In his address to the 2017 Munich Security Conference, Turkey’s Foreign Minister Mevlut Cavusoglu proposed that the US should send its own Special Operations Forces (SOF) to Northern Syria to support the «moderate opposition forces» fighting against the Islamic State (IS). «Two days ago [US Chairman of the Joint Chiefs of Staff] Gen. [Joseph] Dunford was in Ankara to discuss all these technical issues. Yes, we proposed to the US to put their Special Forces on the ground to support the local moderate forces» he said.
According to the official, the Turkey-supported Free Syrian Army will launch an operation to retake Raqqa – the unofficial IS capital – from the Islamic State (IS) terrorist group after it ousts militants from al-Bab. Mr. Cavusoglu also called on other partners from the US-led anti-IS international coalition to send their special forces for the planned ground offensive to retake Raqqa.
The address of the minister came after the Syrian government issued a statement calling on Turkey to withdraw its troops from Syria. «Turkey should withdraw its troops from the territory of Syria», said Bashar al-Ja’afari, head of the Syrian government delegation at the peace talks in Astana on February 16. Indeed, US troops will have no legal ground for entering Syria without an arrangement with the Syrian government or endorsement by the UN.
The US has pledged support for Ankara’s fight against Kurds – both with the Kurdistan Workers Party (PKK) and to prevent Kurdish territorial expansion in northern Syria, Turkey’s Defense Minister Fikri Isik said in an interview after a meeting with US Secretary of Defense James Mattis. According to the official, the US Defense Secretary told him, ‘Firstly, you deserve more support for the fight against the PKK, and we will give it. Secondly, we will support you more in the Euphrates Shield operation. And thirdly, it is not possible that the PYD will join cantons.’ The US-led coalition has provided some support to Turkey’s Euphrates Shield operation via airstrikes, most recently in al-Bab.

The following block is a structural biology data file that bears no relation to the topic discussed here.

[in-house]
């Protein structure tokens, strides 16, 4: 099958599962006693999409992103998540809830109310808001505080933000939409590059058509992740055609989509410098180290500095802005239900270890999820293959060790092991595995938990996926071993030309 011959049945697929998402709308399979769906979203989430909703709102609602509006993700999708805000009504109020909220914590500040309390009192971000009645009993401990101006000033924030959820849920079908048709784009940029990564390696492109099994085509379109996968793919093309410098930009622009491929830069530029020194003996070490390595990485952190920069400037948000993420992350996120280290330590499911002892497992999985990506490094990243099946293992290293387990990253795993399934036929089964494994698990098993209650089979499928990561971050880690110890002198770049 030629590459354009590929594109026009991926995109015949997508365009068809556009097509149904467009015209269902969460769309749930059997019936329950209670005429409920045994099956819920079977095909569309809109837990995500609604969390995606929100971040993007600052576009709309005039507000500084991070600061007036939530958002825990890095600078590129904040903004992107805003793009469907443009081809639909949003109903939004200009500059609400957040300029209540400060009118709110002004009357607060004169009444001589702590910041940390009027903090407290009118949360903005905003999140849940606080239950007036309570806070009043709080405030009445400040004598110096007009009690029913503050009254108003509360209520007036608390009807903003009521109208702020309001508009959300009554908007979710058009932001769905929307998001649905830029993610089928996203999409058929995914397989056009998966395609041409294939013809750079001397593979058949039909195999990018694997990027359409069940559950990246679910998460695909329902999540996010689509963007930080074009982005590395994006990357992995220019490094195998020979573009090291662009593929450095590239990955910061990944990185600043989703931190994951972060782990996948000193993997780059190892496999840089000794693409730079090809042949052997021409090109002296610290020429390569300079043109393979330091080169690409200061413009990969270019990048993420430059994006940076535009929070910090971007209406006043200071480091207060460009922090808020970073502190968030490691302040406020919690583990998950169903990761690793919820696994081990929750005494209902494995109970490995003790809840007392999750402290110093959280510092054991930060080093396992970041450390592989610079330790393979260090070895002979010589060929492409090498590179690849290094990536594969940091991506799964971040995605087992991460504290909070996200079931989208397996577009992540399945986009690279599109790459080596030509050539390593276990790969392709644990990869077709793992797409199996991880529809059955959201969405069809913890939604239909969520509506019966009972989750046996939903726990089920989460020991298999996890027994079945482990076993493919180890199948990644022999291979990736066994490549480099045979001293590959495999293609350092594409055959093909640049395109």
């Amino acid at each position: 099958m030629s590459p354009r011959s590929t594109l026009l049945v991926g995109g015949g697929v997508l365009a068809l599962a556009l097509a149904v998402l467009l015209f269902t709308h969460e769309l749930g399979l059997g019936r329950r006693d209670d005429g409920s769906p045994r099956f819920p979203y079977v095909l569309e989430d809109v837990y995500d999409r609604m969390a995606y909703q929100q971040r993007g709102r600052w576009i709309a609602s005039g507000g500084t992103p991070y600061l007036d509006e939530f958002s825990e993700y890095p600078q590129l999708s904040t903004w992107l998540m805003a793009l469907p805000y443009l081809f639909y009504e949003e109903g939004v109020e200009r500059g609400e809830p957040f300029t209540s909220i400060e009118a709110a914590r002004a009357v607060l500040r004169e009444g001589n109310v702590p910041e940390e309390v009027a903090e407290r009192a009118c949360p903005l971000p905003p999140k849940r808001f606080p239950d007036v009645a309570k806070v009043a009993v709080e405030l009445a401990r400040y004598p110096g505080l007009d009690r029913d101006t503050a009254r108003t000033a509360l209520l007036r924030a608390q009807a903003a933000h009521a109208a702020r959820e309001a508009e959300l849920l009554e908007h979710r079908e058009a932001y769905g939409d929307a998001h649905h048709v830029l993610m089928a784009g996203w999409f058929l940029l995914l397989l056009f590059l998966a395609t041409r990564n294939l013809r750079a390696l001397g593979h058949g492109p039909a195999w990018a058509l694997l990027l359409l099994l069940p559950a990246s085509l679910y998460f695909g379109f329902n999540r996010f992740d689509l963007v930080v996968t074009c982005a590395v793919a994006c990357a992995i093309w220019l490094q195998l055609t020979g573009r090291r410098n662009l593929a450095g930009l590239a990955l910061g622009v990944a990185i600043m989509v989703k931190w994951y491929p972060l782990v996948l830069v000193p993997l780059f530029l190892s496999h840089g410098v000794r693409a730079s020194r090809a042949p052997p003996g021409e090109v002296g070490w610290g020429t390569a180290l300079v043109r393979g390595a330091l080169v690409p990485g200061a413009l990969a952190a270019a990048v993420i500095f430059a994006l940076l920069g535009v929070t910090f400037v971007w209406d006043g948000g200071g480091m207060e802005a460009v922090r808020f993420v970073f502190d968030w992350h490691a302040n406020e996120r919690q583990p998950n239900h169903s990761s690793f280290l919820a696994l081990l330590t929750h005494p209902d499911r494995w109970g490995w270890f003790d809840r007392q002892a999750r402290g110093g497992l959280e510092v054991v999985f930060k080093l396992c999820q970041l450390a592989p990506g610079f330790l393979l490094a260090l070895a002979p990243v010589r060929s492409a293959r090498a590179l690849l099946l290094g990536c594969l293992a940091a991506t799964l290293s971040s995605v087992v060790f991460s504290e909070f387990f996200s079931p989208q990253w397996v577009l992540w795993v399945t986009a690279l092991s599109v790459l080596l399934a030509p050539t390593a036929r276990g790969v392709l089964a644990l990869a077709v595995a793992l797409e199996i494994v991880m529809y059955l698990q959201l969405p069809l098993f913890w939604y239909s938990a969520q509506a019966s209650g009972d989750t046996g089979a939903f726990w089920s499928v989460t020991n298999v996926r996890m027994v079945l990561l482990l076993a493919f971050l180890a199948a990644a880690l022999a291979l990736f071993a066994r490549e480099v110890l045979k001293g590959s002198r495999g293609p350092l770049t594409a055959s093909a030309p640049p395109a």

Something is cooking up? With information from different sources pieced together to see the whole picture, no doubt is left – we are in for game changing changes to take place much sooner than expected. Here are the facts to confirm this conclusion.
Just a few days before the sensational statement, it had been reported that the US Defense Department might propose that the US send ground combat forces into northern Syria for the first time to speed up the fight against the IS. «It’s possible that you may see conventional forces hit the ground in Syria for some period of time», one defense official told CNN. So far, US deployments to Syria have been limited to Special Forces and military advisers, never regular ground forces.
«It’s possible that you may see conventional forces hit the ground in Syria for some period of time», said a defense official. The CNN report says that another goal of a US ground «presence would be to help reassure Turkey that Kurdish forces are not posing a threat to Ankara’s interests».
It makes spring to mind that Michael Flynn, former US National Security Adviser, has supported the idea of deploying ground operations in Syria. «The sad fact is that we have to put troops on the ground. We won’t succeed against this enemy with air strikes alone» he told Der Spiegel in 2015. He has the president’s ear on Syria.